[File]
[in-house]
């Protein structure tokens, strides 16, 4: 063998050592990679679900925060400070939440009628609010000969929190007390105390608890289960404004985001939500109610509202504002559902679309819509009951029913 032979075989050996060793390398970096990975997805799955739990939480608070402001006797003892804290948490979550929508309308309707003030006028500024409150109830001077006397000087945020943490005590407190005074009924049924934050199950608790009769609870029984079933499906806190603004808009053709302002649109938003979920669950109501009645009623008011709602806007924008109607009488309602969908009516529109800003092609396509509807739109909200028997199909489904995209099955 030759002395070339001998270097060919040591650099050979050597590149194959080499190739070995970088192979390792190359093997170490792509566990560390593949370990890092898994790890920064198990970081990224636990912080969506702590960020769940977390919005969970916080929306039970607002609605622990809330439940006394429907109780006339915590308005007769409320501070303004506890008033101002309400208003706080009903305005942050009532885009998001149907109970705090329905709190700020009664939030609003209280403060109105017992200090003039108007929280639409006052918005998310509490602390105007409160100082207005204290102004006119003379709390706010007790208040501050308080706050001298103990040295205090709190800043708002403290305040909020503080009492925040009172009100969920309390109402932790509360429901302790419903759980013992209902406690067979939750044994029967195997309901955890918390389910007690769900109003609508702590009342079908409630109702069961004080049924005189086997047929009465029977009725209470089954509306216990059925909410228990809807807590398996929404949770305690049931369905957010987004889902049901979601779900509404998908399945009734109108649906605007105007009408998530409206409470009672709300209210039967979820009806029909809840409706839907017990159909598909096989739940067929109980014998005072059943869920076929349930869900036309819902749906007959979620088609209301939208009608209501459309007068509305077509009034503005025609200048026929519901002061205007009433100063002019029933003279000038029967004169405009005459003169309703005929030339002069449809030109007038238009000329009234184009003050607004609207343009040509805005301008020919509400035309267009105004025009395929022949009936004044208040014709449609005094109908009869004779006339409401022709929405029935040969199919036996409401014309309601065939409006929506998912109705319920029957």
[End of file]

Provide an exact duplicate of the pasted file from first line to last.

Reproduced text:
[in-house]
């Protein structure tokens, strides 16, 4: 063998050592990679679900925060400070939440009628609010000969929190007390105390608890289960404004985001939500109610509202504002559902679309819509009951029913 032979075989050996060793390398970096990975997805799955739990939480608070402001006797003892804290948490979550929508309308309707003030006028500024409150109830001077006397000087945020943490005590407190005074009924049924934050199950608790009769609870029984079933499906806190603004808009053709302002649109938003979920669950109501009645009623008011709602806007924008109607009488309602969908009516529109800003092609396509509807739109909200028997199909489904995209099955 030759002395070339001998270097060919040591650099050979050597590149194959080499190739070995970088192979390792190359093997170490792509566990560390593949370990890092898994790890920064198990970081990224636990912080969506702590960020769940977390919005969970916080929306039970607002609605622990809330439940006394429907109780006339915590308005007769409320501070303004506890008033101002309400208003706080009903305005942050009532885009998001149907109970705090329905709190700020009664939030609003209280403060109105017992200090003039108007929280639409006052918005998310509490602390105007409160100082207005204290102004006119003379709390706010007790208040501050308080706050001298103990040295205090709190800043708002403290305040909020503080009492925040009172009100969920309390109402932790509360429901302790419903759980013992209902406690067979939750044994029967195997309901955890918390389910007690769900109003609508702590009342079908409630109702069961004080049924005189086997047929009465029977009725209470089954509306216990059925909410228990809807807590398996929404949770305690049931369905957010987004889902049901979601779900509404998908399945009734109108649906605007105007009408998530409206409470009672709300209210039967979820009806029909809840409706839907017990159909598909096989739940067929109980014998005072059943869920076929349930869900036309819902749906007959979620088609209301939208009608209501459309007068509305077509009034503005025609200048026929519901002061205007009433100063002019029933003279000038029967004169405009005459003169309703005929030339002069449809030109007038238009000329009234184009003050607004609207343009040509805005301008020919509400035309267009105004025009395929022949009936004044208040014709449609005094109908009869004779006339409401022709929405029935040969199919036996409401014309309601065939409006929506998912109705319920029957």